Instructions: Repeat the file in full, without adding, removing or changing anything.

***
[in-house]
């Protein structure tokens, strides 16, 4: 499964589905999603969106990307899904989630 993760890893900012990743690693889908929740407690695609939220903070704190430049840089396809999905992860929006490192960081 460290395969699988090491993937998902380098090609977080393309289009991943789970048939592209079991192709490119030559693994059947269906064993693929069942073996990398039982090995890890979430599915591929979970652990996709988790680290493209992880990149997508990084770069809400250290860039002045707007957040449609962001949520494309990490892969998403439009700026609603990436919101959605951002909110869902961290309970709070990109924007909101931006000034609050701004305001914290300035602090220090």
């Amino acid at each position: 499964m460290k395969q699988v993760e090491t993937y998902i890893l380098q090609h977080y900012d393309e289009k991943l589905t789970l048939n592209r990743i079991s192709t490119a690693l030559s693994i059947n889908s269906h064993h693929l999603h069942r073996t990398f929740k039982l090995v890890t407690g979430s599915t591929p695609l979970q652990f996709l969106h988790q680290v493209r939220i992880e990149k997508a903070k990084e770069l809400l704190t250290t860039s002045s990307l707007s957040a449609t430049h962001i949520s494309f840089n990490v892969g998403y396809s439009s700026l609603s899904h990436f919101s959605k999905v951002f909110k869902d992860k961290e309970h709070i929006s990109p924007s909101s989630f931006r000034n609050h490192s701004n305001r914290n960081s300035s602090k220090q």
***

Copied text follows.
[in-house]
């Protein structure tokens, strides 16, 4: 499964589905999603969106990307899904989630 993760890893900012990743690693889908929740407690695609939220903070704190430049840089396809999905992860929006490192960081 460290395969699988090491993937998902380098090609977080393309289009991943789970048939592209079991192709490119030559693994059947269906064993693929069942073996990398039982090995890890979430599915591929979970652990996709988790680290493209992880990149997508990084770069809400250290860039002045707007957040449609962001949520494309990490892969998403439009700026609603990436919101959605951002909110869902961290309970709070990109924007909101931006000034609050701004305001914290300035602090220090």
């Amino acid at each position: 499964m460290k395969q699988v993760e090491t993937y998902i890893l380098q090609h977080y900012d393309e289009k991943l589905t789970l048939n592209r990743i079991s192709t490119a690693l030559s693994i059947n889908s269906h064993h693929l999603h069942r073996t990398f929740k039982l090995v890890t407690g979430s599915t591929p695609l979970q652990f996709l969106h988790q680290v493209r939220i992880e990149k997508a903070k990084e770069l809400l704190t250290t860039s002045s990307l707007s957040a449609t430049h962001i949520s494309f840089n990490v892969g998403y396809s439009s700026l609603s899904h990436f919101s959605k999905v951002f909110k869902d992860k961290e309970h709070i929006s990109p924007s909101s989630f931006r000034n609050h490192s701004n305001r914290n960081s300035s602090k220090q």